Arriving at the holy city of Bethlehem in the midst of war

Contrary to warnings about “long lines” at one time, Ian Neubauer was one of the few visitors to the holy city of Bethlehem, when the Gaza war lasted 7 months.

Australian tourist Ian Lloyd Neubauer visited the Gaza Strip in May and had a memorable experience walking in Bethlehem, a city in the Palestinian autonomous region in the West Bank, 10 km from Jerusalem. “I am one of the few tourists who came here after 7 months of fighting in the Gaza Strip,” Ian said.

Considered the birthplace of Jesus, King David, Bethlehem is an important pilgrimage destination for Christians, Jews and Muslims. Before Hamas attacked Israel on October 7, 2023, the city was considered a tourist hotspot or “jewel in the crown” in the $1 billion Palestinian tourism industry.

A salesman waits for customers in Bethlehem. Image: SCMP

“Whether you are interested in history, religion or culture, the city is certainly a fascinating place to visit,” local travel company Tourist Israel wrote on its website. However, when Ian contacted him to book a tour to Bethlehem, a company representative said “the tours have been canceled” because of the fighting.

Unable to book a tour, Ian went to the tourist information center in Jaffa, Tel Aviv, to look for opportunities. Here, he met an Israeli who specialized in leading tourists to Bethlehem before the war broke out. This person guided Ian to Jerusalem and from there took a bus to Bethlehem.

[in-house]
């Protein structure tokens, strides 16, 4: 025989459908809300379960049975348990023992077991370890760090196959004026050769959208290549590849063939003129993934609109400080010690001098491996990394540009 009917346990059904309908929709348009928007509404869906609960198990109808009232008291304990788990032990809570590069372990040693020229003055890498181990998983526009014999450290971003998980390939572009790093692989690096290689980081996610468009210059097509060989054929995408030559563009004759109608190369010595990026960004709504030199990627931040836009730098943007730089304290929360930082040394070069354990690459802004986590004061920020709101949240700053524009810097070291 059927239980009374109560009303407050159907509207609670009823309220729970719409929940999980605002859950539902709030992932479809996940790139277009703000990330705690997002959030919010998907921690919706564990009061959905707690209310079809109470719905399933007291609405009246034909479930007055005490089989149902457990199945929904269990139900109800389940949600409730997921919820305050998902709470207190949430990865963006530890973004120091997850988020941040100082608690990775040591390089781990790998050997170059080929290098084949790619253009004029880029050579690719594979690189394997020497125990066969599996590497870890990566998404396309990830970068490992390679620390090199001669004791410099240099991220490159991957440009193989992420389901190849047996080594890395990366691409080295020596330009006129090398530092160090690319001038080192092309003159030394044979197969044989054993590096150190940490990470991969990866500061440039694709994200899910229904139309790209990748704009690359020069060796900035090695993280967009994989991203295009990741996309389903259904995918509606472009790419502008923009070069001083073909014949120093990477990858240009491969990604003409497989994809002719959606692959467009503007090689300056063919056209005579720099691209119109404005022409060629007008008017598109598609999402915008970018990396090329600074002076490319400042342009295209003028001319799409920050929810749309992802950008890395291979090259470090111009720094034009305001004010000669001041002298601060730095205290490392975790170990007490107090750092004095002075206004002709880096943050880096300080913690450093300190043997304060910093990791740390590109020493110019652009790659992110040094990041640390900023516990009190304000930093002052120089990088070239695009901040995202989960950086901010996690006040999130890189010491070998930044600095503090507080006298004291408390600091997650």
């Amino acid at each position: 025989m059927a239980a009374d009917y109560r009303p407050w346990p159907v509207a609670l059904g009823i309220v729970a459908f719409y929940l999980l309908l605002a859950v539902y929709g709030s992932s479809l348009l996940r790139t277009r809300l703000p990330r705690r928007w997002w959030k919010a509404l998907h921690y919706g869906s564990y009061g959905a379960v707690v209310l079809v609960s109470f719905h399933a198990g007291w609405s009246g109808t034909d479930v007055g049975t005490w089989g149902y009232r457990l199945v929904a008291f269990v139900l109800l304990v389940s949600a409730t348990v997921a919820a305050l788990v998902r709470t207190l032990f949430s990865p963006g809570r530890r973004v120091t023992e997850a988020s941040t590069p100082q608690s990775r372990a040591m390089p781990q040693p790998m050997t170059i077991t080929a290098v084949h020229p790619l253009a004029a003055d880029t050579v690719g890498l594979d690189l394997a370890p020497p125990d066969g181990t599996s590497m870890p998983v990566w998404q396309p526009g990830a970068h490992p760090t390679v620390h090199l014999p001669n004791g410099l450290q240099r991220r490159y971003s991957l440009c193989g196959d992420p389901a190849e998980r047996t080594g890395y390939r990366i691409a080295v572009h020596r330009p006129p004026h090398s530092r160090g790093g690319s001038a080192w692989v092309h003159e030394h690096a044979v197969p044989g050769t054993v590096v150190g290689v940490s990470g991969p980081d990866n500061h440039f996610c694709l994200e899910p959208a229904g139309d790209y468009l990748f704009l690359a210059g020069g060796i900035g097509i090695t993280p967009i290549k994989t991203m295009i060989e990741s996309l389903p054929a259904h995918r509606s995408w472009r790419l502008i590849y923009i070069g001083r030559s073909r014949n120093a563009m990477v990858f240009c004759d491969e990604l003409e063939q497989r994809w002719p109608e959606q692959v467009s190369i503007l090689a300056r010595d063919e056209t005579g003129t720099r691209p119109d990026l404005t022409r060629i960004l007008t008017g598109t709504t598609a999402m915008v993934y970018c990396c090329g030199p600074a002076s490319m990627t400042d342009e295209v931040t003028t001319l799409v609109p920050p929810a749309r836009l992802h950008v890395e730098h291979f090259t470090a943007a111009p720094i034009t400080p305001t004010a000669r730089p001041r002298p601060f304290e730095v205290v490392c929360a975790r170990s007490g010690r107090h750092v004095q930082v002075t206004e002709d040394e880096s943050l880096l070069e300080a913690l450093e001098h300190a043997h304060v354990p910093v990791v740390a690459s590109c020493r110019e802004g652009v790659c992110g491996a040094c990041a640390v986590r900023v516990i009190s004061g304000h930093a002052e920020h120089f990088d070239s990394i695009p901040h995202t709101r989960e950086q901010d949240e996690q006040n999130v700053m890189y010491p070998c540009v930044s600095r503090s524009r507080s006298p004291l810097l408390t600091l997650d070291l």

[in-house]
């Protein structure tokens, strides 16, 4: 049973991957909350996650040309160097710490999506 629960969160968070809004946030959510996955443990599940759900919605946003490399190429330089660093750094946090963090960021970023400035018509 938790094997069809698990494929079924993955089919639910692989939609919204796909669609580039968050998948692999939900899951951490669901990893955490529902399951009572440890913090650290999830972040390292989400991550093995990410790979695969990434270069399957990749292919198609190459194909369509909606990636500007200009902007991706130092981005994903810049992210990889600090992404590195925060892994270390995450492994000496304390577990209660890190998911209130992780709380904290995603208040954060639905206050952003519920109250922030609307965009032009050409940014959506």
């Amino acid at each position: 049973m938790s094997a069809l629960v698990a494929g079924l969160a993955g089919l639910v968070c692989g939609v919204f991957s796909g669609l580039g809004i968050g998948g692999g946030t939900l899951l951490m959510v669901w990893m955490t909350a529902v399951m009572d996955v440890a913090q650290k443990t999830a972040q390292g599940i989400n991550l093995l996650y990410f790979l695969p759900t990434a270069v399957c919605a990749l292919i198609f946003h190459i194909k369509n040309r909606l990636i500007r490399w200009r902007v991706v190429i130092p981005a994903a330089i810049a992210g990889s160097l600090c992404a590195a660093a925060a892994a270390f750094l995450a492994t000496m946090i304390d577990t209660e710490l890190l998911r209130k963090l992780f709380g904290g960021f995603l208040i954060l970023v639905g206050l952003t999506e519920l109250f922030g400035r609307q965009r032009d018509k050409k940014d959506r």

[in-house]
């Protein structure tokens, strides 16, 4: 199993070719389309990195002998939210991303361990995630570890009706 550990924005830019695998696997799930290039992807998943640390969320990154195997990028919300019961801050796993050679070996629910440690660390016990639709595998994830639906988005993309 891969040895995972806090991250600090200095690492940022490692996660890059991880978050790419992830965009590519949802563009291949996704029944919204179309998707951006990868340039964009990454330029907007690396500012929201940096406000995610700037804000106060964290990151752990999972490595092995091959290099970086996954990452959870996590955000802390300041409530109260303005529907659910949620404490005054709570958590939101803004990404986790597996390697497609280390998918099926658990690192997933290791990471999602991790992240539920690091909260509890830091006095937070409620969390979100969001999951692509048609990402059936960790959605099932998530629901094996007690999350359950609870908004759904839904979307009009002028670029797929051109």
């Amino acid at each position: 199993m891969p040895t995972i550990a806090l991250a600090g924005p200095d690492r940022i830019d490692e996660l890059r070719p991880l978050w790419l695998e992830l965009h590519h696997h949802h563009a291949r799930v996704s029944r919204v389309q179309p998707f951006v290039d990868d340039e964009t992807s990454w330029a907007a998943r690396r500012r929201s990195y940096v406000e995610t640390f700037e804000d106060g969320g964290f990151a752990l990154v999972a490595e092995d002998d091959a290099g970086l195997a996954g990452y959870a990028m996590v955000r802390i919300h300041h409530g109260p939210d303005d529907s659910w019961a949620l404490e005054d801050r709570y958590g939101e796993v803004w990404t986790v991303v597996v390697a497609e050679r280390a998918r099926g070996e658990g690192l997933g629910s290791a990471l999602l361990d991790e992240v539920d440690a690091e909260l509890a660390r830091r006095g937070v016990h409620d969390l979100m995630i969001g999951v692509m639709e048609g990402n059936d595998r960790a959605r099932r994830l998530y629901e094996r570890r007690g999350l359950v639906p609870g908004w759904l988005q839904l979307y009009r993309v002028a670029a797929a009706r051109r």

Departing from Damascus Gate, the largest of the eight gates leading into the Old City of Jerusalem, the bus carrying Ian and other passengers stopped upon arriving in Bethlehem. An Israeli border policeman got on the bus to check each passenger’s identification documents. In the car were a couple of Romanian tourists, Ian and his wife were foreigners, the rest were all Palestinians.

After checking, the bus continues to depart. Ian rates the road from Jerusalem to Bethlehem as a “wonder” with long, winding roads passing through tunnels, bridges and running along the Judea mountains. The scenery on both sides also impresses visitors: steep, jagged hills and barren villages.

After 40 minutes of travel, the car arrives in Bethlehem. Ian’s first impression was that “everything was in disrepair” from the roads, shops and footpaths. Trash and weeds grow everywhere. Old cars are abandoned on the road.

A corner of Bethlehem today. Image: SCMP

Ian got out of the car and was walking when a taxi driver came to talk to him. This person asked Ian for 20 shekels (5 USD) to take him to the ancient city of Bethlehem, a UNESCO World Heritage Site, located at the top of a steep hill. When the male tourist refused and left, he swore and shouted “I will make Hamas kidnap you”.

“My heart started pounding,” Ian was so scared that he “could feel his pulse in his hand.” Ian then thought of two options: either just make a threat or turn the threat into reality. If things went according to his second guess, then even getting back on the bus to run back to Jerusalem would no longer make sense. Therefore, Ian was determined to go straight and not let that threat make him compromise on using the driver’s services.